A compilation of professional and academic accomplishments and recognition in the popular press
- The British Medical Association Medical Book Awards for 2019 recognized a book co-edited by William Benitz, MD, and P. Brian Smith, MD, of Duke University. Neonataology Questions and Controversies: Infectious Diseases and Pharmacology (Philadelphia: Elsevier, 2018) was named Highly Commended. The award was presented at the BMA House in London, England on September 3.
- Earlier this year, the American Pediatric Society (APS) awarded David Stevenson, MD, with the prestigious John Howland Award. The APS recently established the John Howland Visiting Professor Program as an extension of the award, and Dr. Stevenson will be the inaugural visiting professor. On September 10, the APS announced its selection of the first host institutions: University of Texas Health Science Center and the University of North Carolina at Chapel Hill with Duke University. Dr. Stevenson will visit these institutions to share his experience and knowledge, exchange ideas, and engage in discussions about critical issues affecting academic pediatrics.
- Stanford faculty participated in the 7th Annual Pediatric Device Innovation Symposium in Boston, MA on September 22.
- Anoop Rao, MD, MS, Fatima Eskandar-Afshari, DO, and Bill Rhine, MD, have been working on a wearable continuous non-invasive blood pressure (BP) monitor along with Stanford spin-off PyrAmes Health. This device was selected as a winner in the "Make Your Medical Device Pitch for Kids!" competition during the Symposium. The competition focused on NICU innovations and was organized by the Children's National Hospital and the National Capital Consortium for Pediatric Device Innovation (NCC-PDI). Looking forward, the non-invasive BP monitor will be part of the Pediatric Device Innovator Accelerator Program and also a finalist in the Ignite Fire Accelerator Program.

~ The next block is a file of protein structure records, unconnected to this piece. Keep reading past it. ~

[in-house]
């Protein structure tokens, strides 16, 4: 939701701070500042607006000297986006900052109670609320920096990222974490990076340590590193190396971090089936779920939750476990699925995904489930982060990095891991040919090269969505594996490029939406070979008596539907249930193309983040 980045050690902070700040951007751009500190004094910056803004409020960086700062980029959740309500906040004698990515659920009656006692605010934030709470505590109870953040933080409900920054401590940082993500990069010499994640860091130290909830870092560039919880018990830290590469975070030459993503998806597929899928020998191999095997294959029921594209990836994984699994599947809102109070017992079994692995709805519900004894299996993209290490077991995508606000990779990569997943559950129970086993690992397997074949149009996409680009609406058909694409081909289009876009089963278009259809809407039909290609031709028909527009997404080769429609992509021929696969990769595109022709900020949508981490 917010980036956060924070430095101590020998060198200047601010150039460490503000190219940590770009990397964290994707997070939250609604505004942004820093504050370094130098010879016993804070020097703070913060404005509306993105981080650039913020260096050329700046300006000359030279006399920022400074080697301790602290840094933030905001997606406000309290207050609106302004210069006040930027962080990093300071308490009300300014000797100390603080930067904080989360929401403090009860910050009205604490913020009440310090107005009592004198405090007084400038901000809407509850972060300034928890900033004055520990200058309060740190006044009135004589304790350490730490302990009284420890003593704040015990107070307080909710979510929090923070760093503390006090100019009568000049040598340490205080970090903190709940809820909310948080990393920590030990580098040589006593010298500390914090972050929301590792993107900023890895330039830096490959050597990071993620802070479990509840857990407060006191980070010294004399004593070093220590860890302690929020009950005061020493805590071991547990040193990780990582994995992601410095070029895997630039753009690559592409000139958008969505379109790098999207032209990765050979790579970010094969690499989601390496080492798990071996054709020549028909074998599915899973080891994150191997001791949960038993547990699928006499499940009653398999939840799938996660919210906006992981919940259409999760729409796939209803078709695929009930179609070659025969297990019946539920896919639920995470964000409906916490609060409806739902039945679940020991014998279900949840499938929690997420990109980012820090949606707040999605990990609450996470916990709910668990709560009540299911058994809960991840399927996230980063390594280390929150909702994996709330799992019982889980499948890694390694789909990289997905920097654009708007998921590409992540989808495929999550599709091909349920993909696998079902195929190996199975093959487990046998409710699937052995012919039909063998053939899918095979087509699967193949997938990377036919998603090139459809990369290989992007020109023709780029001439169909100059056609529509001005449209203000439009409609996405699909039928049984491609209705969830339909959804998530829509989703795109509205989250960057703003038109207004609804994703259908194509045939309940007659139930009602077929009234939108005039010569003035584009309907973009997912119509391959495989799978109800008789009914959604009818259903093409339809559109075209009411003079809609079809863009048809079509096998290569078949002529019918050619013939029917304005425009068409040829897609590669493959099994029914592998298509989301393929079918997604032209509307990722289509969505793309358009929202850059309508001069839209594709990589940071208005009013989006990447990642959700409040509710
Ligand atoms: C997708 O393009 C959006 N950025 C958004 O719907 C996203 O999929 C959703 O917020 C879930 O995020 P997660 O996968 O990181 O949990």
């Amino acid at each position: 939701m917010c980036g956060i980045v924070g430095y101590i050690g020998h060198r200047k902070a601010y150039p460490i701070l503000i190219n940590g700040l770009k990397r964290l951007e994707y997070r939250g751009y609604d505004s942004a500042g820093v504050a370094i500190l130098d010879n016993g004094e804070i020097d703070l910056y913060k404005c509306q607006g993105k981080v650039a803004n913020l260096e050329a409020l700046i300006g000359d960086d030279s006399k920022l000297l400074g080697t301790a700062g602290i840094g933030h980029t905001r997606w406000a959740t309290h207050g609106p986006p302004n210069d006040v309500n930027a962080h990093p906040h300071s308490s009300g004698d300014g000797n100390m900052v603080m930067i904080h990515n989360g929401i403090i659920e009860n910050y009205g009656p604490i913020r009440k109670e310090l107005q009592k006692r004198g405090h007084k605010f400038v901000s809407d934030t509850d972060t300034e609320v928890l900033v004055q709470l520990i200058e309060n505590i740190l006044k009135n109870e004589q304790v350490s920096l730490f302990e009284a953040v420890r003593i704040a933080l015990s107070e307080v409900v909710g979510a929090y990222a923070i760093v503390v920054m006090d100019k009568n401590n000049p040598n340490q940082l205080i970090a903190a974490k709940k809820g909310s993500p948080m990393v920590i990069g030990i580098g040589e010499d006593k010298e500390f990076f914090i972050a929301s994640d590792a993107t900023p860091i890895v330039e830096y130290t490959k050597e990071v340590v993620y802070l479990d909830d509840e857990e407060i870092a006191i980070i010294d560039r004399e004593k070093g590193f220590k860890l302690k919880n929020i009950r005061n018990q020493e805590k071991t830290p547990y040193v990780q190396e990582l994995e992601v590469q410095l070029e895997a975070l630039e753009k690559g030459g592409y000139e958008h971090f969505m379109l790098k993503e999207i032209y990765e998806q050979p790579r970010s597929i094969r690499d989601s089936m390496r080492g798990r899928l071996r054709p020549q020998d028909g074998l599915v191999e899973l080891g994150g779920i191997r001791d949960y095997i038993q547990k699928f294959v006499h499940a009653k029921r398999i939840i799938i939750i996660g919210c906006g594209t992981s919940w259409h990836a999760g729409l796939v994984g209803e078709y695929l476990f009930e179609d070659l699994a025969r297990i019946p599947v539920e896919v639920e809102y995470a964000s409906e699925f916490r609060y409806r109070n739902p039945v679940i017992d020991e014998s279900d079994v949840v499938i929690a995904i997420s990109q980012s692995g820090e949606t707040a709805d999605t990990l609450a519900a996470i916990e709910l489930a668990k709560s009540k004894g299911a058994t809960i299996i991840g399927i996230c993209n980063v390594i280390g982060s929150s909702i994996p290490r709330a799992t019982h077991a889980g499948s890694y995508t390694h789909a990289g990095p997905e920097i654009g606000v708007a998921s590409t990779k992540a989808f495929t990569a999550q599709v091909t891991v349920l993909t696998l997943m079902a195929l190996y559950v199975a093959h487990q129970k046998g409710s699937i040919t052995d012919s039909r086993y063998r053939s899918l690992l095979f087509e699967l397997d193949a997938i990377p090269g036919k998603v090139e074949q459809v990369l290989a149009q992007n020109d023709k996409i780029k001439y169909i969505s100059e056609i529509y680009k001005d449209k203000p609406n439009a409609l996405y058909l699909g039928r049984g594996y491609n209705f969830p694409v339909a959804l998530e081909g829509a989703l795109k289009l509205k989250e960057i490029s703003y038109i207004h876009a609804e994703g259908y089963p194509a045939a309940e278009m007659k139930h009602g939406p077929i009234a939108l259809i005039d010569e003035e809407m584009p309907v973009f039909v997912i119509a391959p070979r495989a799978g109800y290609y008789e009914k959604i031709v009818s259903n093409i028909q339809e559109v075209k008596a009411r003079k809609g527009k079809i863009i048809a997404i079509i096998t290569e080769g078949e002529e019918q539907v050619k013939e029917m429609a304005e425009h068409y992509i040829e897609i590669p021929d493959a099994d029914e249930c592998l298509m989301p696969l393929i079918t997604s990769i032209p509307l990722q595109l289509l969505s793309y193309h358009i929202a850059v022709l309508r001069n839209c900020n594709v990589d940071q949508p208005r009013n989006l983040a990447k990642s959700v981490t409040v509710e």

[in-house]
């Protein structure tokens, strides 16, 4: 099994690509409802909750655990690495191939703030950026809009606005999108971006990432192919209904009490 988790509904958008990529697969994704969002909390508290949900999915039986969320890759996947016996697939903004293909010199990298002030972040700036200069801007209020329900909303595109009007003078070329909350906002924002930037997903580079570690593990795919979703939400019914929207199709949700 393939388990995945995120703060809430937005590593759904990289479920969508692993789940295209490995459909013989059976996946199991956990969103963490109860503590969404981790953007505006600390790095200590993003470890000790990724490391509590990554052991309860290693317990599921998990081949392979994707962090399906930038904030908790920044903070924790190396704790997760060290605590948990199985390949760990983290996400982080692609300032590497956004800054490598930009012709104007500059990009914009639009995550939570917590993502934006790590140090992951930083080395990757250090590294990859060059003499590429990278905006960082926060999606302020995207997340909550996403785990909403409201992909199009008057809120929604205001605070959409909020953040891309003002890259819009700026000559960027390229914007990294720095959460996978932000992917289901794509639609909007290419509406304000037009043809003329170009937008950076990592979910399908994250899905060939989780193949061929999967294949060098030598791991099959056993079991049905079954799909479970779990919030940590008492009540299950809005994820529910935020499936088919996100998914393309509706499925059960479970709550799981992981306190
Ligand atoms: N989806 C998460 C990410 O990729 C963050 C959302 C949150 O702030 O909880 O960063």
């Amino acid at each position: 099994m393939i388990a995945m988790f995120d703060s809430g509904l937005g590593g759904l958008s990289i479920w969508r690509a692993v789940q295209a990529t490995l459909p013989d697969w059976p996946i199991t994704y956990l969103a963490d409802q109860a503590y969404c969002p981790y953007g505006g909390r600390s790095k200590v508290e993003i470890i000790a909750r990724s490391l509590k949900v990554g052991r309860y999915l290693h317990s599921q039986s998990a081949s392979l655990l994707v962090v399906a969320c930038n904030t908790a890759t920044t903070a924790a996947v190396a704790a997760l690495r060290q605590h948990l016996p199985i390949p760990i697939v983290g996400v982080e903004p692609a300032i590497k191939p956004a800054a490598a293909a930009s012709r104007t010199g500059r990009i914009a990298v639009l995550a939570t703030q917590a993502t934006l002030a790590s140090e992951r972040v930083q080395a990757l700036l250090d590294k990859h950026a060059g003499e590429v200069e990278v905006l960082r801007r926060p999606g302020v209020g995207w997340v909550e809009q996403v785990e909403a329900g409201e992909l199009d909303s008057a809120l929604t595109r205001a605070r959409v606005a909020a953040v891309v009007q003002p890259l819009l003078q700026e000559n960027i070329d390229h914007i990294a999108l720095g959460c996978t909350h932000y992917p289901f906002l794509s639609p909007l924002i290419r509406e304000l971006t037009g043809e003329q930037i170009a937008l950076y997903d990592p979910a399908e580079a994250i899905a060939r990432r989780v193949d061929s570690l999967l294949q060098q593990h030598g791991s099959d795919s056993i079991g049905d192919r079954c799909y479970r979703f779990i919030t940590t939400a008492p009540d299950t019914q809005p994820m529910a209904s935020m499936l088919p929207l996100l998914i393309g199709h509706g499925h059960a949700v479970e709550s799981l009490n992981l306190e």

- Janene Fuerch, MD, was invited to judge the pediatric device competition. Additionally, she was invited to be an expert panelist on a panel called "Hope or Hype? Shining a Light on Digital Health and Software as a Medical Device for Kids."
- Dr. Fuerch was also invited to speak on a panel about innovative methods of education in neonatal resuscitation at the University of Oklahoma for the 3rd Annual Neonatal Resuscitation Symposium on September 27. Many of the members of the Neonatal Resuscitation Program steering committee are involved in this symposium.
- Neonatal-perinatal medicine fellow Megan Ringle, MD (class of 2020) presented preliminary research findings at the Neonatal Cardiopulmonary Biology Young Investigators Forum in Chicago, IL, and received a research grant award of $1500 for her work. Her presentation was on the use of functional echo and NIRS to characterize neonatal hemodynamics.
- Dr. Stevenson gave a keynote presentation, entitled "Understanding Disparities in Preterm Birth," at the 50th Annual Perinatal Research Society meeting in Minneapolis, MN on September 28.
Oct October 08 Tue 2019
Sep September 26 Thu 2019
A model for c-section solutions (U.S. News)
Sep September 16 Mon 2019
Jul July 16 Tue 2019
Hefty nicknames for 2019's tiniest baby (Stanford Children's Health -- Patient Stories)
Jul July 15 Mon 2019
May May 31 Fri 2019
May May 06 Mon 2019
New research links brain injury from low oxygen to specific cells (Stanford Medicine News)
May May 02 Thu 2019
Mar March 19 Tue 2019
Simple blood test could determine preterm birth rate in low resource countries (The Ottawa Hospital and University of Ottawa)
Mar March 12 Tue 2019
With metabolic profiles of children, new center hopes to head off disease early (Stanford Medicine News)
Mar March 11 Mon 2019
The consequences of teen motherhood can last for generations (The Atlantic)
Mar March 05 Tue 2019
Feb February 28 Thu 2019
Congenital heart defects vastly increase risk of heart problems later in life (Stanford Medicine News)
Feb February 27 Wed 2019
A simple blood test to predict premature births could save babies’ lives (MIT Technology Review)